Classroom Activity: Asking for help can be difficult for many students and even adults. In a class meeting, have student practice this skill by taking a fun and playful approach. On separate notecards, write down situations in which a person is asking for help, e.g., “a man asking a stranger for help moving a piano,” “a teacher asking a colleague for help grading a huge pile of papers,”  “an astronaut asking for help getting out of his suit.”  Invite pairs of students to pick a notecard to act out the scene including all the steps!

Social Skill: How to Get the Teacher’s Attention

Skill Steps:
1. Look at the teacher.
2. Raise your hand and stay calm.
3. Wait until the teacher says your name or nods at you.  
4. Ask your question.

Classroom Activity:  Start by asking your students: “What is the WRONG way to get your teacher’s attention?” Encourage them to demonstrate all the wrong ways—waving their hands in the air wildly, jumping up and down, calling out, etc. They will enjoy this! Then, have volunteers model the correct way to get your attention.

Social Skill:  How to Disagree Appropriately

Skill Steps:  
1. Look at the person.
2. Use a pleasant voice.
3. Say, “I understand how you feel.”
4. Tell why you feel differently.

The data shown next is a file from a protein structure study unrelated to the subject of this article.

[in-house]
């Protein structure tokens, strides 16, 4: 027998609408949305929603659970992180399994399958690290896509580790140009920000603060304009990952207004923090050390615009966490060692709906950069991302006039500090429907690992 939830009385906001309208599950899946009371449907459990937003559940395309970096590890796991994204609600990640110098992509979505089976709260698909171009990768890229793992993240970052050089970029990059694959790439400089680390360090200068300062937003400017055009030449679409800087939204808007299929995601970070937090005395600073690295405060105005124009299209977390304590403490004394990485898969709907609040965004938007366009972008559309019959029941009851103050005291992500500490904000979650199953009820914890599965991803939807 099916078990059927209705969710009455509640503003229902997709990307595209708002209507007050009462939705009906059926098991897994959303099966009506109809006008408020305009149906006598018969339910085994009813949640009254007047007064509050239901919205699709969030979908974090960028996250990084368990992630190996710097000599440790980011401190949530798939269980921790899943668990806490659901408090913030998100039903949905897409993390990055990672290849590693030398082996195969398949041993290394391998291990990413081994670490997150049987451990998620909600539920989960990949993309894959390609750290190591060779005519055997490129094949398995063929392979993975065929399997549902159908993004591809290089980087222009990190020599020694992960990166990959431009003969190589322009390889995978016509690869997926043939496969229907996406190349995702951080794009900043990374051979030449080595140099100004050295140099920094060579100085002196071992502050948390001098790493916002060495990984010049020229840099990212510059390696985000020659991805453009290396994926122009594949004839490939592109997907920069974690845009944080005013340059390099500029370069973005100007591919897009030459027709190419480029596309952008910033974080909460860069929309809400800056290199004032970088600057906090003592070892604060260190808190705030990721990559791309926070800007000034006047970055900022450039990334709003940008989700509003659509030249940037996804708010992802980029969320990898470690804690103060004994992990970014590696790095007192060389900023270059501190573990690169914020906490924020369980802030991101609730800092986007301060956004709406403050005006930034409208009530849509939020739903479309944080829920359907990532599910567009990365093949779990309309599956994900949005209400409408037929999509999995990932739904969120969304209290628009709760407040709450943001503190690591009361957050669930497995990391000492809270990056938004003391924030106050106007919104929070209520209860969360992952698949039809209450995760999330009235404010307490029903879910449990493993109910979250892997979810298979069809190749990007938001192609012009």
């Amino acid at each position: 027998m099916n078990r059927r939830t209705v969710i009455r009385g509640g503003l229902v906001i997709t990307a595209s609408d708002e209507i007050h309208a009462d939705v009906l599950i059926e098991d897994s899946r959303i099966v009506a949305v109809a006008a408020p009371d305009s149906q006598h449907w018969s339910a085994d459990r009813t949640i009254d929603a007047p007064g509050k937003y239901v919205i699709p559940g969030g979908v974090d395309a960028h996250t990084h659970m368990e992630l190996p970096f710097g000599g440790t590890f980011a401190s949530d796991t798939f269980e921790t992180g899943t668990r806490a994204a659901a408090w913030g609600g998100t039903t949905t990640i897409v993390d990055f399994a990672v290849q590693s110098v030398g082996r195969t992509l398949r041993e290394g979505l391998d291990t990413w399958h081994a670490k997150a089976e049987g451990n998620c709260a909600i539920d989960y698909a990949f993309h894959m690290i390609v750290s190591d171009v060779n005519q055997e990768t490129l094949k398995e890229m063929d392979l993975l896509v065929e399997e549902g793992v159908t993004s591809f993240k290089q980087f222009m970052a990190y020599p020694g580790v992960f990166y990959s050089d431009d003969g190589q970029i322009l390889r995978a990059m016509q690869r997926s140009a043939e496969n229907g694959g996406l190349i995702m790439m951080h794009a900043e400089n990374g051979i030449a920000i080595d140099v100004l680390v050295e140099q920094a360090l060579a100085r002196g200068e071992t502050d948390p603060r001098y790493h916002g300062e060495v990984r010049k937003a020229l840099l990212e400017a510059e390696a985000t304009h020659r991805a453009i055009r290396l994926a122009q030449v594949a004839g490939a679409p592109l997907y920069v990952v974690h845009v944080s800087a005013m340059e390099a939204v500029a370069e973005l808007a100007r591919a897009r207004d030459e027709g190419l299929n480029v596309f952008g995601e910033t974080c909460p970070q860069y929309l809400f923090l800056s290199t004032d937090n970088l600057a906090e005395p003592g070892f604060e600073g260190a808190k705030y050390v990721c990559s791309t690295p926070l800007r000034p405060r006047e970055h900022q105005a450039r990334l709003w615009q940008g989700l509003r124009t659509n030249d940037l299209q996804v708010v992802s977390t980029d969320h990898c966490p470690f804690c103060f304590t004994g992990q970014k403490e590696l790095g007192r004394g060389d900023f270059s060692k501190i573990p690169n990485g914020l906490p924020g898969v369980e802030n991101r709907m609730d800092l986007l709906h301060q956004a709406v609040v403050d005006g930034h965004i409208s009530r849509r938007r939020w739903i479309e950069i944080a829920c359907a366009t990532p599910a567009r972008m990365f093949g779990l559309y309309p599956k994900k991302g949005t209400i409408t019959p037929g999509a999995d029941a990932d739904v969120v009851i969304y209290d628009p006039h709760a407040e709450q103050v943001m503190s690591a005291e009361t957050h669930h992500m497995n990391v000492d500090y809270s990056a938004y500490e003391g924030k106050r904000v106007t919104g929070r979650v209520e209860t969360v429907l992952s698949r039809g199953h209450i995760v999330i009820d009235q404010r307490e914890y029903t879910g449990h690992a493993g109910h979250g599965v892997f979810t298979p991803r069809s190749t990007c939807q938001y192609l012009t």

5. Give a reason.
6. Listen to the other person

Classroom Activity: Disagreeing without arguing is a skill that many adults as well as kids and teens find difficult. Like all social skills, it takes resources and practice. That’s why going over the steps of each skill is so important. Give students the chance to practice debating and disagreeing when the stakes are low. For example, write a controversial statement on the board such as, “Rum raisin is the very best flavor of ice cream,” or “Rap is not music,” and invite your students to disagree politely!

Social Skill:  How to Make an Apology

Skill Steps:  
1. Look at the person.
2. Use your best serious, sincere voice.
3. Begin with “I’m sorry for…”, or “I want to apologize for…”
4. Do your best not to make excuses.
5. Explain how you plan to do better in the future.
6. Say, “Thanks for listening.”

Classroom Activity:  Let’s face it: apologizing is hard, but it does get easier with practice. Consider tying your discussion of apologies to a book you are reading as a class. From David Shannon’s picture book No, David! to Louise Fitzhugh’s classic Harriet the Spy, many stories lend themselves to discussions of social skills, mistakes, and apologies.  

 Social Skill:  How to Accept “No” for an Answer

Skill Steps:  
1. Look at the person.
2. Say okay. 
3. Stay calm.
4. If you disagree, return to the subject later in a respectful manner.

Classroom Activity: Accepting “no” can be difficult when we feel strongly about a situation. This is a skill that needs to be modeled repeatedly as its draws on other important skills. In order to accept “no” gracefully, a child needs to be able to respect authority, see another’s point of view, and have self control. Write 5-6 situations on notecards and give them to groups of students.  Examples: The class wants to ask the teacher to hold class outside.  Asking your parents if you can watch an R rated movie.  Challenge students to model how they will ask, and how they will handle the answer.  Talk about how they could return to the subject with a respectful argument at another time.

Read more about building a Positive School Culture

Dana Truby

Posted by Dana Truby